- - Friday, August 25, 2017

ANALYSIS/OPINION:

Ashley Yazbec, an account manager for Wiley, and an MFA graduate of the California Institute of the Arts, recently wrote on the Wiley website about the fact that job prospects remain dismal for American youth.

According to Ms. Yazbec, it’s no secret why that’s the case.

“While the economy has somewhat improved after the Great Recession, the fact remains that 39 percent of people under age 25 are unemployed or underemployed,” she wrote. “This statistic leaves many wondering: how is it possible that the most educated generation in U.S. history struggles to gain footing in the professional world?”

Ms. Yazbec smartly points to one culprit for this dilemma: the skills gap.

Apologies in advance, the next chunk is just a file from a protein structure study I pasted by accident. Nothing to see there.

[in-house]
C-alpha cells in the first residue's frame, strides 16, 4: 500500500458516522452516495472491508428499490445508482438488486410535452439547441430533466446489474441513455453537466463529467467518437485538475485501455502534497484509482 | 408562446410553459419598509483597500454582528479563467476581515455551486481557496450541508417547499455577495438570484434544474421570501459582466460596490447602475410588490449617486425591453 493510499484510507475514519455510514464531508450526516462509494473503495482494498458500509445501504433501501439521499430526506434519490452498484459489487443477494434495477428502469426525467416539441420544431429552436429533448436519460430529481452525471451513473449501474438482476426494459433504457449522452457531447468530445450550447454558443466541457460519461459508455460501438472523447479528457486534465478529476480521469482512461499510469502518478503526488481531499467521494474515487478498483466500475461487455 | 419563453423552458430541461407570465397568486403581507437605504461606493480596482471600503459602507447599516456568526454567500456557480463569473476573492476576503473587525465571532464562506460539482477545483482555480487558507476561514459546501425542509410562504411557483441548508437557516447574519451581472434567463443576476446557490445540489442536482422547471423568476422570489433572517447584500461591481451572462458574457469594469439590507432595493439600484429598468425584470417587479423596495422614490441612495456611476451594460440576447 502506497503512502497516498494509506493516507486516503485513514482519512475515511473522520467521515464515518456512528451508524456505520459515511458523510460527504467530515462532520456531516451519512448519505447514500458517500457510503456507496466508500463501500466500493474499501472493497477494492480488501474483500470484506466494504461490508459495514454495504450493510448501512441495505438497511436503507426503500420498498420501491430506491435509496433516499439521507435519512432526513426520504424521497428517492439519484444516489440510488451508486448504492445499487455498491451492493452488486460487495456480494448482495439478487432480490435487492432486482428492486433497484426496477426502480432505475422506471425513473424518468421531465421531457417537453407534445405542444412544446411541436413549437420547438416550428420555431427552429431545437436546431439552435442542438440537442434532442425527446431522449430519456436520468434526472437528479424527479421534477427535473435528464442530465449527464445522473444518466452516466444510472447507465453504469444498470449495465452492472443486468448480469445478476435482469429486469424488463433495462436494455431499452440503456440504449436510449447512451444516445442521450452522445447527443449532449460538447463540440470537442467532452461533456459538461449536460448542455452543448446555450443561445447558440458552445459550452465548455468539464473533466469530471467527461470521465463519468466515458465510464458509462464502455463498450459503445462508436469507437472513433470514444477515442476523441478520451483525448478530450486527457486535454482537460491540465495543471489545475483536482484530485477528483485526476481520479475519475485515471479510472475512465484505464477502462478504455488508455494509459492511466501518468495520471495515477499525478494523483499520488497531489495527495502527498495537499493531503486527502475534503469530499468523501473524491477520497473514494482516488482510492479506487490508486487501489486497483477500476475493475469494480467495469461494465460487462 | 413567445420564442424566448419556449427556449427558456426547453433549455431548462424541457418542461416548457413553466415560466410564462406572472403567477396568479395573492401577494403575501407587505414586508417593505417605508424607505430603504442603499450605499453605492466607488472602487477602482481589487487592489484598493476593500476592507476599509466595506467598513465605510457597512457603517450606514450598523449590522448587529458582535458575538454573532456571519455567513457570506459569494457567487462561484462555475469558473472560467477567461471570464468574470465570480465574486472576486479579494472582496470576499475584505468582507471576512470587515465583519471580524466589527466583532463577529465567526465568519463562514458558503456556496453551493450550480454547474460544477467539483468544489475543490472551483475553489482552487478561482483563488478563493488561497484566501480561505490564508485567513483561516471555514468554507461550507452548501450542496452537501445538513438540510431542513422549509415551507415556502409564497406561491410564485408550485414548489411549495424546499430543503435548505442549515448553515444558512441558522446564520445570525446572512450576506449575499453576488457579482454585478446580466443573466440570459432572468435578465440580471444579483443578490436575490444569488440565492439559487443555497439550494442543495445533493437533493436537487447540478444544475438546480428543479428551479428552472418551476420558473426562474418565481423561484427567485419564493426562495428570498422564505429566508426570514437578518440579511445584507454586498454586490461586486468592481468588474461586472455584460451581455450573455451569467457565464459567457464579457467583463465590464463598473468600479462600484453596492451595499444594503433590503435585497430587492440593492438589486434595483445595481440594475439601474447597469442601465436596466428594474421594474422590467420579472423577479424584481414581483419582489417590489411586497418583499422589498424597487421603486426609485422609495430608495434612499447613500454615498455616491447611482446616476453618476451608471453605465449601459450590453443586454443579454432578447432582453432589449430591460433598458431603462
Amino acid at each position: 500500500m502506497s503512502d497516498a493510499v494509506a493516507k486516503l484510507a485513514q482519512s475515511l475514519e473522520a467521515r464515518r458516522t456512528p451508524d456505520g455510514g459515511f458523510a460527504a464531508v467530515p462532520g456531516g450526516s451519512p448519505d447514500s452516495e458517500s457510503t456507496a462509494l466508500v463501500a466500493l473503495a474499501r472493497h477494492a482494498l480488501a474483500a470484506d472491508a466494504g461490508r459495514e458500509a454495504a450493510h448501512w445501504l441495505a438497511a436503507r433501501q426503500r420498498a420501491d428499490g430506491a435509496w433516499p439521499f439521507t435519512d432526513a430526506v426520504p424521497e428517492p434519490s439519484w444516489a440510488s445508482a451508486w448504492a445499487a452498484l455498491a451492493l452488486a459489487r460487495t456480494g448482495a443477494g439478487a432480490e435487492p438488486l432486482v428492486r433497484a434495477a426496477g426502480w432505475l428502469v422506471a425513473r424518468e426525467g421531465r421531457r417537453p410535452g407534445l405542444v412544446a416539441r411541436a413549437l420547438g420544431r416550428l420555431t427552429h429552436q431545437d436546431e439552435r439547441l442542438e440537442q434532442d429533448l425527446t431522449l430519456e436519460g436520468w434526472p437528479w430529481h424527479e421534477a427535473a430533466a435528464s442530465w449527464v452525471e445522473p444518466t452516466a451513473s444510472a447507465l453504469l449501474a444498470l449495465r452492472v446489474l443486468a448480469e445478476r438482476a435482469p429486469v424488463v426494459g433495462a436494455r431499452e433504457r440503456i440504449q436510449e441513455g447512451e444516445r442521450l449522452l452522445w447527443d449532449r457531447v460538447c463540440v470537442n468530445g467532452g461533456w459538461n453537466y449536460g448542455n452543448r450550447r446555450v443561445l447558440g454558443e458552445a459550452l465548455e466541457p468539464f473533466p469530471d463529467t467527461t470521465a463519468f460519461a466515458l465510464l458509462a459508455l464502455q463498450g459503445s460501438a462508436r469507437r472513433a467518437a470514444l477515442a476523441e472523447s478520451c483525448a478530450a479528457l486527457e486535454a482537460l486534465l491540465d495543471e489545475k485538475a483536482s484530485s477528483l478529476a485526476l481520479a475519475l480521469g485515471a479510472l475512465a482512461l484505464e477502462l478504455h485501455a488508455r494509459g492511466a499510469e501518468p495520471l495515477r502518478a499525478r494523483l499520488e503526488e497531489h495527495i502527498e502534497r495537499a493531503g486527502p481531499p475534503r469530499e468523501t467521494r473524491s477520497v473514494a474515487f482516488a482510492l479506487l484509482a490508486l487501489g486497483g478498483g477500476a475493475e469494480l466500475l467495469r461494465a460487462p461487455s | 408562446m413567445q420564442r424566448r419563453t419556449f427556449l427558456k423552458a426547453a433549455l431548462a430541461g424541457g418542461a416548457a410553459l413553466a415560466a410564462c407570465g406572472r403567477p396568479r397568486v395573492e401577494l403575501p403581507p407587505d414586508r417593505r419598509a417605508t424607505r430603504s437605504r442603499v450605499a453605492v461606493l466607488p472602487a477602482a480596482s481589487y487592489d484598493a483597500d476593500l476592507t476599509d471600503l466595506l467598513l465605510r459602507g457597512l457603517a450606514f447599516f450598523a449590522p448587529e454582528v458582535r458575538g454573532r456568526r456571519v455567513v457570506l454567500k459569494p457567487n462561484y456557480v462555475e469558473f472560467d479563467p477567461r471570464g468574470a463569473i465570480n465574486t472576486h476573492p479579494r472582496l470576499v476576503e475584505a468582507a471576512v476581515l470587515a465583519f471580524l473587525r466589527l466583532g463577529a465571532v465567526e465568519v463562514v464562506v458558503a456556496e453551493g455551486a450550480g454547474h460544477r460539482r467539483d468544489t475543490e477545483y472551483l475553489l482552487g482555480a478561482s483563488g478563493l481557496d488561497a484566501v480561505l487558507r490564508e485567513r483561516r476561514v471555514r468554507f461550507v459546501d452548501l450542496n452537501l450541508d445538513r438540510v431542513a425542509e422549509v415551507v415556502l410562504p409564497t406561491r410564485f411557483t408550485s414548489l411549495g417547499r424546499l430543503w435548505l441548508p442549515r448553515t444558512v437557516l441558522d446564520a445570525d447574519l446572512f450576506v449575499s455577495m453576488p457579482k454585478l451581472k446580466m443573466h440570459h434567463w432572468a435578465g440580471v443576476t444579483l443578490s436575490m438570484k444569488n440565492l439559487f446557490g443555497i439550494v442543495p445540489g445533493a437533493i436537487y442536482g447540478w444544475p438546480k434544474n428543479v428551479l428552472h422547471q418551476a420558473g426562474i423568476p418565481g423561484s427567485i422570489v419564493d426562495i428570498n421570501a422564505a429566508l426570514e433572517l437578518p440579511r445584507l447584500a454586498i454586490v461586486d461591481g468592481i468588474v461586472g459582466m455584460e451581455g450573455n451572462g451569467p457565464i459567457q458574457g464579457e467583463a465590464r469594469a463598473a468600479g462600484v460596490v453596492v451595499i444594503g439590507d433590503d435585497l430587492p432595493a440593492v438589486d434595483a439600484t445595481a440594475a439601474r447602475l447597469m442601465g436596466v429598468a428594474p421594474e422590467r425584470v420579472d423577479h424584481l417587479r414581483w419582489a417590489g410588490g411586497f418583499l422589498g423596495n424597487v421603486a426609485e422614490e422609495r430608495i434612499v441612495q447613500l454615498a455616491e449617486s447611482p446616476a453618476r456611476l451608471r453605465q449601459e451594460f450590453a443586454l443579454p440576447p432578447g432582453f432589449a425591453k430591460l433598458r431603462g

Research shows that recent college graduates currently experience greater difficulty in securing a job that utilizes their degree than those of a similar age a decade ago. According to a recent McKinsey study, among college-educated youth, only 55 percent landed in a job relevant to their field of study, with 25 percent finding interim work – jobs that are unrelated to their field of study and that youth plan to leave quickly.

Incredibly, this is transpiring in the midst of a growing job market, not a shrinking one. The reason? Again, in the words of Ms. Yazbec, employers report that candidates don’t have the right skills to fill vacant positions.

Here’s another compelling fact Ms. Yazbec presents in her article: while 72 percent of educational institutions believe recent graduates are ready for work, only 42 percent of employers believe the same. That’s a 30 percent difference in perception between academia and the marketplace!

A primary reason, Ms. Yazbec explains, is that “many in-demand competencies that employers consider essential to the workplace – hands-on training, problem-solving, computer literacy – are not emphasized or not easily measured by educators.”